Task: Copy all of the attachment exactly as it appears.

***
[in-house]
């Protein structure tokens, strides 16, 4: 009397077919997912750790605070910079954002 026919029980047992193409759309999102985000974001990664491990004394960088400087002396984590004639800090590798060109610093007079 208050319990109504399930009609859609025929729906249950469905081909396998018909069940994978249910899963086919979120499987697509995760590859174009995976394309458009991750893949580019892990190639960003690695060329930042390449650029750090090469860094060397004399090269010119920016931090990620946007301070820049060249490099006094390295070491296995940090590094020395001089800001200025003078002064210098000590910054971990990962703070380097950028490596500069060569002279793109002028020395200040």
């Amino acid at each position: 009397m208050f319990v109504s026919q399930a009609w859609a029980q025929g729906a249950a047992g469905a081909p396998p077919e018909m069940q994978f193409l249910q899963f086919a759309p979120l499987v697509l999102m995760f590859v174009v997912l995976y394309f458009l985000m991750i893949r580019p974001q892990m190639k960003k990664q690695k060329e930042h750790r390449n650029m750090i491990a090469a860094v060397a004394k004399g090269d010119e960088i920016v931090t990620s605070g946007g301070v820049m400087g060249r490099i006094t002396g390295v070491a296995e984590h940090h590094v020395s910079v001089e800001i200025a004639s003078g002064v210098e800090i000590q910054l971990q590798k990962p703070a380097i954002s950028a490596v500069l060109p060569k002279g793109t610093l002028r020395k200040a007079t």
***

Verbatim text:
[in-house]
């Protein structure tokens, strides 16, 4: 009397077919997912750790605070910079954002 026919029980047992193409759309999102985000974001990664491990004394960088400087002396984590004639800090590798060109610093007079 208050319990109504399930009609859609025929729906249950469905081909396998018909069940994978249910899963086919979120499987697509995760590859174009995976394309458009991750893949580019892990190639960003690695060329930042390449650029750090090469860094060397004399090269010119920016931090990620946007301070820049060249490099006094390295070491296995940090590094020395001089800001200025003078002064210098000590910054971990990962703070380097950028490596500069060569002279793109002028020395200040």
């Amino acid at each position: 009397m208050f319990v109504s026919q399930a009609w859609a029980q025929g729906a249950a047992g469905a081909p396998p077919e018909m069940q994978f193409l249910q899963f086919a759309p979120l499987v697509l999102m995760f590859v174009v997912l995976y394309f458009l985000m991750i893949r580019p974001q892990m190639k960003k990664q690695k060329e930042h750790r390449n650029m750090i491990a090469a860094v060397a004394k004399g090269d010119e960088i920016v931090t990620s605070g946007g301070v820049m400087g060249r490099i006094t002396g390295v070491a296995e984590h940090h590094v020395s910079v001089e800001i200025a004639s003078g002064v210098e800090i000590q910054l971990q590798k990962p703070a380097i954002s950028a490596v500069l060109p060569k002279g793109t610093l002028r020395k200040a007079t």